Japanese Semi (4.5×6)
Postwar models (edit)
Apollo | Semi Blond | Semi Crystar | Daido Semi | Doris | Semi Frank | Semi Gelto | Semi Golder | Karoron | Karoron RF | Kely | Kiko Semi | Korin | Kuri | BB Kuri | Lark | Semi Leotax | Semi Leotax DL / R | Lo Ruby | Semi Lord | Luck | Semi Lyra | Semi Masmy | Middl 120 | Semi Mihama | Mikado | Million Proud | Semi Minolta III | Semi Minolta P | Semi Oscon | Semi Pearl | Pearl I–III | Pearl IV | Petri | Petri RF | Petri Super | Pioneer | Semi Proud | Semi Rocket | Rocky Semi | Rosen | Ruby | Shinkoh Rabbit | Semi Sport | Tsubasa Semi | Union Semi | Union Model U | Walcon Semi | Waltax | Semi Wester | Zenobia
rigid or collapsible
Semi Dak | Semi Hobix | Super Semi Plum | Rocket Camera | Tomy
Prewar and wartime models ->
Japanese SLR, TLR, pseudo TLR and stereo models ->
Japanese 3×4 and 4×4, 4×5 and 4×6.5, 4.5×6 and older 6×9 ->

The Semi Minolta P, released in 1951, is the last folding camera made by Chiyoda (the predecessor of Minolta). This model has less advanced features than the previous Semi Minolta III, and it has a completely different body, more rounded and with the finder and controls on the opposite side, so that the body release is actioned by the right hand.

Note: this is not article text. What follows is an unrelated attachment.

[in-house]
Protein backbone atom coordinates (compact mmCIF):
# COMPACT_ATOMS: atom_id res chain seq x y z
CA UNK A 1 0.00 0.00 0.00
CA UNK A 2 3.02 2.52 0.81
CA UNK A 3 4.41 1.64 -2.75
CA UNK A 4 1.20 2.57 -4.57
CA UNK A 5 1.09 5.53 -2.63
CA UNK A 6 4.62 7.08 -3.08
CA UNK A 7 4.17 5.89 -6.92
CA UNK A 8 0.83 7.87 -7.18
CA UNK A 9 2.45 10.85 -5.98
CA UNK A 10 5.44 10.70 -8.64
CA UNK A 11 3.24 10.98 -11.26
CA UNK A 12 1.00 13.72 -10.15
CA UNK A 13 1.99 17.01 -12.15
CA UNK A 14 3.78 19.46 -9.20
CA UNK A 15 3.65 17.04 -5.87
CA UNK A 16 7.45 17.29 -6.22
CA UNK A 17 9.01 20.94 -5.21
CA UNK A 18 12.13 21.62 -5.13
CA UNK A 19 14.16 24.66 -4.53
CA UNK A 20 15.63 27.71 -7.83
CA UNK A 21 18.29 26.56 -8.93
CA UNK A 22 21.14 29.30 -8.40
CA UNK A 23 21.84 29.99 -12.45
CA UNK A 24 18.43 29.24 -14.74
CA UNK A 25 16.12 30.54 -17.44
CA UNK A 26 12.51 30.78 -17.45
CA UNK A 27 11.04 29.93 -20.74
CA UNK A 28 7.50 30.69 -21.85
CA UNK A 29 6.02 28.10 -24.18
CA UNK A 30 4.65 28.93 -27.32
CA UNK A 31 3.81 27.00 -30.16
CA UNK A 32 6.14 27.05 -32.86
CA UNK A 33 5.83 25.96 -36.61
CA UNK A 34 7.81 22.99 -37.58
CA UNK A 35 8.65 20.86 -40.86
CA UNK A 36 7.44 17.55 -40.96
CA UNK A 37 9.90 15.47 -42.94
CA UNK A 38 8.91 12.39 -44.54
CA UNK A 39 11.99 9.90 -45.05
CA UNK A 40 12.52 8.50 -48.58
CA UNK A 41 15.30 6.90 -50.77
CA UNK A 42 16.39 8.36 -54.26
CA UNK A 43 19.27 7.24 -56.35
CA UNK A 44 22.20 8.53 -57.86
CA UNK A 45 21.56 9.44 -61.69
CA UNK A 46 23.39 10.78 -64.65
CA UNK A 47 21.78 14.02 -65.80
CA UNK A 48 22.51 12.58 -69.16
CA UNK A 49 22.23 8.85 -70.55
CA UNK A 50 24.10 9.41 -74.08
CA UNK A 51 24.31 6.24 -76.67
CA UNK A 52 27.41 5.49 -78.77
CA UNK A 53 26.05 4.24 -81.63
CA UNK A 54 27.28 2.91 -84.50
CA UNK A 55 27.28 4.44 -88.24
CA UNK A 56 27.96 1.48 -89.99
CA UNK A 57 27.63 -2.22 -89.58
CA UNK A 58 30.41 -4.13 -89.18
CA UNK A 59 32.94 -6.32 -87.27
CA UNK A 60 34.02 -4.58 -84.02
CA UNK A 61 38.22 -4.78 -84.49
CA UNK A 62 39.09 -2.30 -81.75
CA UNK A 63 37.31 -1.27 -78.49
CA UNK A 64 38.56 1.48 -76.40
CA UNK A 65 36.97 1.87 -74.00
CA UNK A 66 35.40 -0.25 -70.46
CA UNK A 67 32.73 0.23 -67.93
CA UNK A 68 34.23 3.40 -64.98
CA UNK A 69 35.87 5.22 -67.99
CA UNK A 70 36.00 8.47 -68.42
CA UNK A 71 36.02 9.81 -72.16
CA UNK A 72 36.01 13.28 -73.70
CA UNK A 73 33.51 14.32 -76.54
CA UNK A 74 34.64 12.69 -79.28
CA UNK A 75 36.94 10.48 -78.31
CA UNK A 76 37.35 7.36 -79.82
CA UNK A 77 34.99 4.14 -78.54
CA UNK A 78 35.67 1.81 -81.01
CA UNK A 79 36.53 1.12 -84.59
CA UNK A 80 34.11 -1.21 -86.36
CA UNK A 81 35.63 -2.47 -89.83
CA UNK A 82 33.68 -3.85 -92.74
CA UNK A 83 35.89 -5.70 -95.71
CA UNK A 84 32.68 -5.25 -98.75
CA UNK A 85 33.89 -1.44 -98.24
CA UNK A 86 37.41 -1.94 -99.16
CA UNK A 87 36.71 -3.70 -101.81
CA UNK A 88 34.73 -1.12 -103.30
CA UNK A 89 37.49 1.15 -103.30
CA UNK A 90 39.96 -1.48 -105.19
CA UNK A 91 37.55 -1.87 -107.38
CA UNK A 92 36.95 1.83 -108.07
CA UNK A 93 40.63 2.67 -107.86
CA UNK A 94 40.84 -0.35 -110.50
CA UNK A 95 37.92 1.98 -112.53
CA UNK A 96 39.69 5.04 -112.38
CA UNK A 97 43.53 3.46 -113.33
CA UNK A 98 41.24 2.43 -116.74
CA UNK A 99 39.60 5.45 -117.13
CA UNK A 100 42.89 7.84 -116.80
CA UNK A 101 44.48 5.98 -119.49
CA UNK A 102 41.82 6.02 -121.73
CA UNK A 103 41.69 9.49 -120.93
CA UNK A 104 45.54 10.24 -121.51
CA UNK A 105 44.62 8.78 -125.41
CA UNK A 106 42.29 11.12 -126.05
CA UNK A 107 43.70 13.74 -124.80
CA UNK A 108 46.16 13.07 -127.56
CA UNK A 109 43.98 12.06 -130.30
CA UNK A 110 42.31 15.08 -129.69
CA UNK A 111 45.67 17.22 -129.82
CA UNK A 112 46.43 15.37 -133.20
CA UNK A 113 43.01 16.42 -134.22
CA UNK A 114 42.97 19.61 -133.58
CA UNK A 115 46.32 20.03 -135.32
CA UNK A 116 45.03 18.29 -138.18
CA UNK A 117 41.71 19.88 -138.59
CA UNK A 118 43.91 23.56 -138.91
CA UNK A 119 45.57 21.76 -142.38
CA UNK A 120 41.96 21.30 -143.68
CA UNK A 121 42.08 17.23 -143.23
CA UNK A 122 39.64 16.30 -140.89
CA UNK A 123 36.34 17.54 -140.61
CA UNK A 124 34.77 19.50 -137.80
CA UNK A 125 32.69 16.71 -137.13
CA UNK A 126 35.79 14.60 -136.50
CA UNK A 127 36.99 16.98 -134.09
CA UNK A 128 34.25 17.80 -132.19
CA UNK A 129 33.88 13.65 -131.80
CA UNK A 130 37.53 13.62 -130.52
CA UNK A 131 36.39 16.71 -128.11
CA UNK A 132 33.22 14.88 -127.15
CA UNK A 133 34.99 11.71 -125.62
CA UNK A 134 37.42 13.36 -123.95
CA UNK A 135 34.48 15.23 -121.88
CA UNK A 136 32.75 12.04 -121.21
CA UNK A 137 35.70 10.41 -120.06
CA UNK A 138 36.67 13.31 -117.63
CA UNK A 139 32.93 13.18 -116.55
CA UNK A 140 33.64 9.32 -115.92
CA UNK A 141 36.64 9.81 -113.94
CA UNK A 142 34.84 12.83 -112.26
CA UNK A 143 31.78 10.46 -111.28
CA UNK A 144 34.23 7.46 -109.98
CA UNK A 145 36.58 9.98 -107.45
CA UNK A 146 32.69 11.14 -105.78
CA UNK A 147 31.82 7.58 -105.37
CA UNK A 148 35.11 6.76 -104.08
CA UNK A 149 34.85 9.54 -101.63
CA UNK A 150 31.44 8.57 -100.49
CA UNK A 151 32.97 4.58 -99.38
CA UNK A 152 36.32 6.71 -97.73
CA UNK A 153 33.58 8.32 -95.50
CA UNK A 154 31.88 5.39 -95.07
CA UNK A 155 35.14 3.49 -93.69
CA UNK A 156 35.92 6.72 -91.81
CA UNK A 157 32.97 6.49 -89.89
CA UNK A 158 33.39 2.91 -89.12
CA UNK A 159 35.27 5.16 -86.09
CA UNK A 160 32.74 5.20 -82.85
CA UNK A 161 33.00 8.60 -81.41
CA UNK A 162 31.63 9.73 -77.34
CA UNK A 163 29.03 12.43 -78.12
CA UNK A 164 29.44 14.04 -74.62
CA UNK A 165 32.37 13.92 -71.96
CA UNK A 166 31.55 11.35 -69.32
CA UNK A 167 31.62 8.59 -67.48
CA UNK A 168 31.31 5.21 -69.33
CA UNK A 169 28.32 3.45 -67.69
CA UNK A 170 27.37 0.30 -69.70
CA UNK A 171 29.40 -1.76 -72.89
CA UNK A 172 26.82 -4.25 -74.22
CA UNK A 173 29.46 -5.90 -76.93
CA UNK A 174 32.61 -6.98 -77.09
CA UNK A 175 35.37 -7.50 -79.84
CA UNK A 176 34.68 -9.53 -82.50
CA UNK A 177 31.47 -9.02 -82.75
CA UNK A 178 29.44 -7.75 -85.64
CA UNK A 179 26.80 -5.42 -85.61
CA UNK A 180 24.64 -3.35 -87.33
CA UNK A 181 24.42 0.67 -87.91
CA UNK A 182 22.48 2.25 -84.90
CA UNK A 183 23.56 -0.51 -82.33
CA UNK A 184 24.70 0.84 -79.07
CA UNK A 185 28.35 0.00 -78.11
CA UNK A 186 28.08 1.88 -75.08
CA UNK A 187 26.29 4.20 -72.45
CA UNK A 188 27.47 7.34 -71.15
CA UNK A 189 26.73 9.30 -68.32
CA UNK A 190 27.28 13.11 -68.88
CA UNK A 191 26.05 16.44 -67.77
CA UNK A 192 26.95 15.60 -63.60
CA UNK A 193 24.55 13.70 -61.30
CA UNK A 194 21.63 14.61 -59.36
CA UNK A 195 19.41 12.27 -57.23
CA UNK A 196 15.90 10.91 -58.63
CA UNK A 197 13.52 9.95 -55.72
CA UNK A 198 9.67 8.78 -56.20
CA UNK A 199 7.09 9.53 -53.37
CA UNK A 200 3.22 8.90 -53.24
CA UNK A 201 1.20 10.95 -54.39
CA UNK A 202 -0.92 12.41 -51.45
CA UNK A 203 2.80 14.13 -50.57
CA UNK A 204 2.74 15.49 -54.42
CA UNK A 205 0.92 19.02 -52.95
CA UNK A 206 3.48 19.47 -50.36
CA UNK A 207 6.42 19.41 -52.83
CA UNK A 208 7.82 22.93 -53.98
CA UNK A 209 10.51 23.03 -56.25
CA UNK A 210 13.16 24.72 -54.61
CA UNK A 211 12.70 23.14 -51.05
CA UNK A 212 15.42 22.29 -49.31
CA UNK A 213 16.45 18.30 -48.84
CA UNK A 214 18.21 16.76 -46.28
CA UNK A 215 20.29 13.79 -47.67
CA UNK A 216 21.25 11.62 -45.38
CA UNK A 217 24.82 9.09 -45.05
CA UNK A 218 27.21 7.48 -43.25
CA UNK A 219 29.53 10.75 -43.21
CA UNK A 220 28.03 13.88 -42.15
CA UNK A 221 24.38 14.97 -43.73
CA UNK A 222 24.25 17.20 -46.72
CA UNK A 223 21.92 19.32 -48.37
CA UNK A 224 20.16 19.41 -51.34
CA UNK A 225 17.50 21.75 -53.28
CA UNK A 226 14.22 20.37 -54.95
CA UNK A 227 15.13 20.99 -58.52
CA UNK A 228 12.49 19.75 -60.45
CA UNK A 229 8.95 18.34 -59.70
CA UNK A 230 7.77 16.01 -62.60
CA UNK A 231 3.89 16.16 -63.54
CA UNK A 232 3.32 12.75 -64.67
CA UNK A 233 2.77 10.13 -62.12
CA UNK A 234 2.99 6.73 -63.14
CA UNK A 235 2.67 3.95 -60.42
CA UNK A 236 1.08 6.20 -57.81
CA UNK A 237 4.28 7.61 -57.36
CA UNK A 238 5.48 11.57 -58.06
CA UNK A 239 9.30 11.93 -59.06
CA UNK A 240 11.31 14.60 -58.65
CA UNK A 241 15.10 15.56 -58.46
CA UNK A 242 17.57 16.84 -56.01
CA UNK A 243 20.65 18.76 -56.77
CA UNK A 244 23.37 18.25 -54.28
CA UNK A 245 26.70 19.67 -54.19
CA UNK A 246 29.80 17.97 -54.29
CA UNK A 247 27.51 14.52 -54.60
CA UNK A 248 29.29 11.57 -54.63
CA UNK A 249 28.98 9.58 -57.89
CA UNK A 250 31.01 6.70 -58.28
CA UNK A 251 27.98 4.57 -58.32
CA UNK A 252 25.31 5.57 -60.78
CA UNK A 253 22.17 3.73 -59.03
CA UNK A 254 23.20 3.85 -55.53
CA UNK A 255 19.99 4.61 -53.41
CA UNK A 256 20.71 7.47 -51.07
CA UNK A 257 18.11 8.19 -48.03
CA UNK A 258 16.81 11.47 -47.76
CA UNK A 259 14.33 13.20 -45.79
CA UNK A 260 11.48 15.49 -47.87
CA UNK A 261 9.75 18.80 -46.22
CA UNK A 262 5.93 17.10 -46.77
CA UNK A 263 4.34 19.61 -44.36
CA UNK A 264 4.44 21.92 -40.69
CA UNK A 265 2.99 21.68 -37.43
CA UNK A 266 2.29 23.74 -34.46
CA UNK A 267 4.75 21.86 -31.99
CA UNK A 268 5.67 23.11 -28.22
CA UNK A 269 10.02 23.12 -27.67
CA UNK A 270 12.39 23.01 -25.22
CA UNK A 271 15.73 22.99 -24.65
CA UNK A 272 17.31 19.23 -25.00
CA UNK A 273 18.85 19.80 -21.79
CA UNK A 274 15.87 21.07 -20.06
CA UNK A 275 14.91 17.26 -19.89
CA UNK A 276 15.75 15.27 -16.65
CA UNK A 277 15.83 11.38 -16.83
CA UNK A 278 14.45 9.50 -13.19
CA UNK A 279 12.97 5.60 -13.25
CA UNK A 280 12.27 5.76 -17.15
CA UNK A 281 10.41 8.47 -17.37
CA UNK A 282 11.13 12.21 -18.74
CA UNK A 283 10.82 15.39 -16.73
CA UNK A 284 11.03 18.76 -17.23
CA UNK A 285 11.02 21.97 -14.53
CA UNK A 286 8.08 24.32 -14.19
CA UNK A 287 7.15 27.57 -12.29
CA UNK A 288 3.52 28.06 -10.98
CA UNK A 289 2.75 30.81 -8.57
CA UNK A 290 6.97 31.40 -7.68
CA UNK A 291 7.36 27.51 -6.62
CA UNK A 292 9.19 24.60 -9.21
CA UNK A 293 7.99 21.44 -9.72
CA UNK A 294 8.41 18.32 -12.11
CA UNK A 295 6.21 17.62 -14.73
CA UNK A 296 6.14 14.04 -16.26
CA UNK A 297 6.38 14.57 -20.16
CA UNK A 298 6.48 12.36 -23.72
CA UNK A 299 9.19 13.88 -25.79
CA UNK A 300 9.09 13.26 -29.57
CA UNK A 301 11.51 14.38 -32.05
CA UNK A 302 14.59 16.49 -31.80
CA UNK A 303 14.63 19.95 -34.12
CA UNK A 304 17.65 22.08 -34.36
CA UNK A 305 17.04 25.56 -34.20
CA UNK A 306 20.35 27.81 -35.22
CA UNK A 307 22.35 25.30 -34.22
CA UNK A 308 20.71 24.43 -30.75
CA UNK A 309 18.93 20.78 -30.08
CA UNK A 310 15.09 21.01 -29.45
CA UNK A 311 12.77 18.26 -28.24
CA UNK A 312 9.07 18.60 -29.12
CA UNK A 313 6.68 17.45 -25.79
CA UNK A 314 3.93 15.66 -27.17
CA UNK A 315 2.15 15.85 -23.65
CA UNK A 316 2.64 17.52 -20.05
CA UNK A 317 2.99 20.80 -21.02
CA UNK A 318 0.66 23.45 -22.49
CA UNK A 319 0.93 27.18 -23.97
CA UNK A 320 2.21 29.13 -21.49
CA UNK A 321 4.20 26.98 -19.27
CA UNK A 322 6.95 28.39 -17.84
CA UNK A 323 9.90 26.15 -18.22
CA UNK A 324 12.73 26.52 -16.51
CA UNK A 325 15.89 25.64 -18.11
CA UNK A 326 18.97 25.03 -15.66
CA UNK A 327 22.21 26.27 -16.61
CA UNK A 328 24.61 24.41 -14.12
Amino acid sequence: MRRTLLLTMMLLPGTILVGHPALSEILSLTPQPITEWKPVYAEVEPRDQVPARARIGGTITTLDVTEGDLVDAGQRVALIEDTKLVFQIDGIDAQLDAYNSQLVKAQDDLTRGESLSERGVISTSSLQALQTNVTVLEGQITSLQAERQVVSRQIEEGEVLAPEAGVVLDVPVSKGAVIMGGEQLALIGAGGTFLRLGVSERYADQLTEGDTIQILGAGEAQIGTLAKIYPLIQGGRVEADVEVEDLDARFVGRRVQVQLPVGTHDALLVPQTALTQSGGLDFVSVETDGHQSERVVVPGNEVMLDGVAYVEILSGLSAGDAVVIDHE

The Semi Minolta P is easily recognized by its tubular finder: it was sold at a time when the folding finders were considered old-fashioned. This finder has two indexes for parallax correction.

When the camera is held by the photographer to take portrait pictures, the advance knob is on the left and the back is hinged to the right. Film advance lacks the automatic stop device of the Semi Minolta III, and it is controlled by a red window at the top of the back, protected by a vertically sliding cover. There is a thick accessory shoe at the right of the viewfinder, with the serial number engraved behind. The camera is usually embossed Minolta in the front leather. It seems that some examples lack this marking[1], but maybe their covering is not original.

The Semi Minolta P is equipped with a Promar SII 75/3.5 three element[2] lens, said to be made by Asahi Kōgaku[3]. The shutter is a Konan-Flicker, giving B, 2–200 speeds and synchronized, said to be made by Chiyoda itself[4].

A total of about 70,000 examples were produced[5], in two main variants. The early variant, advertised in 1951 and early 1952[6], has a flatter folding bed[7], a standing leg that folds back, and there is nothing at the right of the top plate. The shutter plate is black and the synch connector is the same specific type found on most IIIB and IIIC. An advertisement for this model appears in the February 1951 issue of Asahi Camera[8] and it is called Semi Minolta P (セミミノルタP型).

The late variant, advertised from 1952 to 1955[9] under the name Minolta Semi P (ミノルタ・セミP型), has a more rounded folding bed[10], with a standing leg retracting laterally into it. It also has a small flange added to the right of the top plate, to support the film spool, absent on the early variant, as well as an ASA bayonet synch connector. The shutter plate is black with white markings and later white with black markings.

One example, probably transitional, has been observed[11] with the new leg but without the flange and with the old type of synch connector. Another example, perhaps a modified one, has been observed[12] with the white shutter plate and a PC synch connector.